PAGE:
I've been looking through my source code for completion handlers that might benefit from the new async/await features. A few of them are UIKit completionHandlers, e.g. UIViewController#present(animated:completion:), and UIViewController#dismiss(animated:completion:).

I thought it might be nice to replace code that uses a completion handler for the presentation/dismissal animation with cleaner async/await-oriented code, e.g.

await oldController.dismiss(animated: true)

// now animation is complete, do some cleanup

However, async-oriented functions don't exist for these API's. Their declarations actually include an NS_SWIFT_DISABLE_ASYNC directive that seems to prevent that from happening.

I was curious why that is. Is it a bad idea for me to write my own async-oriented wrappers for these? Or will they be coming later?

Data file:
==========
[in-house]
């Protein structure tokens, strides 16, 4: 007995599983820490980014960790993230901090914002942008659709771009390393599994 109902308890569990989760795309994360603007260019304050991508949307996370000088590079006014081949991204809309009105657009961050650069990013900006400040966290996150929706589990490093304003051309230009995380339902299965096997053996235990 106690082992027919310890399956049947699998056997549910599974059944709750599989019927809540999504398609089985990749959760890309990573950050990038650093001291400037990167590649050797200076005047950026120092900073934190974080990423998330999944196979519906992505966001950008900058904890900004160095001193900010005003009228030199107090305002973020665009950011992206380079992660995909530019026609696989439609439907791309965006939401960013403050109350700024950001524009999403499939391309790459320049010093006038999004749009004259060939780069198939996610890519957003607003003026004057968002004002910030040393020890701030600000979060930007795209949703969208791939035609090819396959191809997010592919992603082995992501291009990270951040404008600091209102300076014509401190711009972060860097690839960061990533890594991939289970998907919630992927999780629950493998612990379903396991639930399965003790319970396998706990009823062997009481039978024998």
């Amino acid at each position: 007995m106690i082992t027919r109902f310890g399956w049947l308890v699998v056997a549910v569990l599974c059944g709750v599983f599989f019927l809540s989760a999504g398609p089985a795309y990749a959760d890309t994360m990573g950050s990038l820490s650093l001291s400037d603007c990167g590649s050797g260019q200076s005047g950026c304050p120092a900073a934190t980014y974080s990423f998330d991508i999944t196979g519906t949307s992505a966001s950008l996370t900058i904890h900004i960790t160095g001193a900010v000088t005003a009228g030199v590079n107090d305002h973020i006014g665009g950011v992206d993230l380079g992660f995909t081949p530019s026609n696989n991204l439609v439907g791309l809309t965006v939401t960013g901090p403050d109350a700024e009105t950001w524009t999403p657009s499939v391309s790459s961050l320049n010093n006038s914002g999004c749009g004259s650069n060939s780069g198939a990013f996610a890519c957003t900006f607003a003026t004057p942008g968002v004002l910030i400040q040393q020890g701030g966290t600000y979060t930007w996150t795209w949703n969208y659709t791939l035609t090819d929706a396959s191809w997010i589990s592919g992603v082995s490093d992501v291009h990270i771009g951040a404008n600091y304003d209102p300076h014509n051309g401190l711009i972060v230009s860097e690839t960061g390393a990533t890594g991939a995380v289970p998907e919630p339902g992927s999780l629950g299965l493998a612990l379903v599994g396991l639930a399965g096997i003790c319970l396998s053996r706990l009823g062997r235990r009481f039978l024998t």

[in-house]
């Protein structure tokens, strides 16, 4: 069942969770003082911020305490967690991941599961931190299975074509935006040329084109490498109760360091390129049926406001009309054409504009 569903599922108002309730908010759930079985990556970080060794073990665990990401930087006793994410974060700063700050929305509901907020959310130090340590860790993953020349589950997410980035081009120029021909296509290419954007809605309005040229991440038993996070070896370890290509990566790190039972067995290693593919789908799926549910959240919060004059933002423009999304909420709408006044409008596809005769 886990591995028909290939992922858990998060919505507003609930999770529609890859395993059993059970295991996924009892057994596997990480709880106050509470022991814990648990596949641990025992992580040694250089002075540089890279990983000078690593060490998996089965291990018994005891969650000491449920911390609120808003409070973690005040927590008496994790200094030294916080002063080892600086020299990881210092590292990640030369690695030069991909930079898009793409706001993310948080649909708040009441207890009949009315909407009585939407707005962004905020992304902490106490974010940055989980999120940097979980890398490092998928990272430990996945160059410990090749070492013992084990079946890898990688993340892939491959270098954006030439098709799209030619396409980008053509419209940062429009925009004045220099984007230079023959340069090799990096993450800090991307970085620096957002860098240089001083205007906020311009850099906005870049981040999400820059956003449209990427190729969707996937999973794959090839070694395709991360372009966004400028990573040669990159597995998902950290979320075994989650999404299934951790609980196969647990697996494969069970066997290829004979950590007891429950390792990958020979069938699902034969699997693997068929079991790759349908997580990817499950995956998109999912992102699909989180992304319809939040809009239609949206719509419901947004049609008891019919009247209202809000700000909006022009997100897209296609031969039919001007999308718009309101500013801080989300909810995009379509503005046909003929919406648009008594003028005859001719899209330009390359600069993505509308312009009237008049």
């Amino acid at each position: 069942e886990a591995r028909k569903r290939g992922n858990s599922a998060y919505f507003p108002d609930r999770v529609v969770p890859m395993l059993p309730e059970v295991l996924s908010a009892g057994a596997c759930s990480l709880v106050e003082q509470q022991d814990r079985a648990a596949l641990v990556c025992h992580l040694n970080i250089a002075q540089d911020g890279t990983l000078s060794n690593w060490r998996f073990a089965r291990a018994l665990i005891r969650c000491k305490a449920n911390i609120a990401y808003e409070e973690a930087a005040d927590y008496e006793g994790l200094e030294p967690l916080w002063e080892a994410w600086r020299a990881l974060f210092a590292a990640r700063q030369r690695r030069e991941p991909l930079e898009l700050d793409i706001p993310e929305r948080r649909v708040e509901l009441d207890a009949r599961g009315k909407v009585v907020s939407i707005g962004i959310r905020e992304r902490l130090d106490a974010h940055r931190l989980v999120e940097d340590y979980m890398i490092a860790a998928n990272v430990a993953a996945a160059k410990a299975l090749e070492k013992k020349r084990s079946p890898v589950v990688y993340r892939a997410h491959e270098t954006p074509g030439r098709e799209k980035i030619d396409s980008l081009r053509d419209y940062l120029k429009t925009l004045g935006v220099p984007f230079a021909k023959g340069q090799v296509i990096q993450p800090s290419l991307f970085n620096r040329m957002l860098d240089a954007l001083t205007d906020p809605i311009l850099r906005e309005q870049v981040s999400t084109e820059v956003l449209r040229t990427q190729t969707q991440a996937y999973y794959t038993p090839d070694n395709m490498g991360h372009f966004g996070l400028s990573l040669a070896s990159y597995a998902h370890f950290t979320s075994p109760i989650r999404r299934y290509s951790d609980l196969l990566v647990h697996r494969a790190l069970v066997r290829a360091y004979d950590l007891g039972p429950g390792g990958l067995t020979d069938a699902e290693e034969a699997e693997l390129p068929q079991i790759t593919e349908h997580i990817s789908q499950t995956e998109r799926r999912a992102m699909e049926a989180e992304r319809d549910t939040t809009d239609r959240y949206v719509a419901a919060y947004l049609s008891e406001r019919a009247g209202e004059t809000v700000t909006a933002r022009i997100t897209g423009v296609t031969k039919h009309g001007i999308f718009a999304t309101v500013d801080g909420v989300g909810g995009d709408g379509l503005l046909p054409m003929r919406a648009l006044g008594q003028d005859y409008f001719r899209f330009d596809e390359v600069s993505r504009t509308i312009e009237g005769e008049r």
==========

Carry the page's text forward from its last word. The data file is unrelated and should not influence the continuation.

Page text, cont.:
The existence of a modifier explicitly preventing these functions from being generated suggests that maybe there's some fundamental reason that this kind of programming won't work, e.g. a deadlock issue.

Probably because UIKit is actually an Objective-C set of frameworks with Swift wrappers. Not sure if async/await works yet with anything other than pure Swift.

No, I don't think that's it. URLSession is Objective-C as well, for example, but supports async. And there are lots of details in the proposal about automatically translating Objective-C API's into async functions.

It’s probably because these APIs should only be called from the main thread/actor and it generally wouldn’t make sense for another actor to call these methods, so they were marked as blocked from the async/await overlay.

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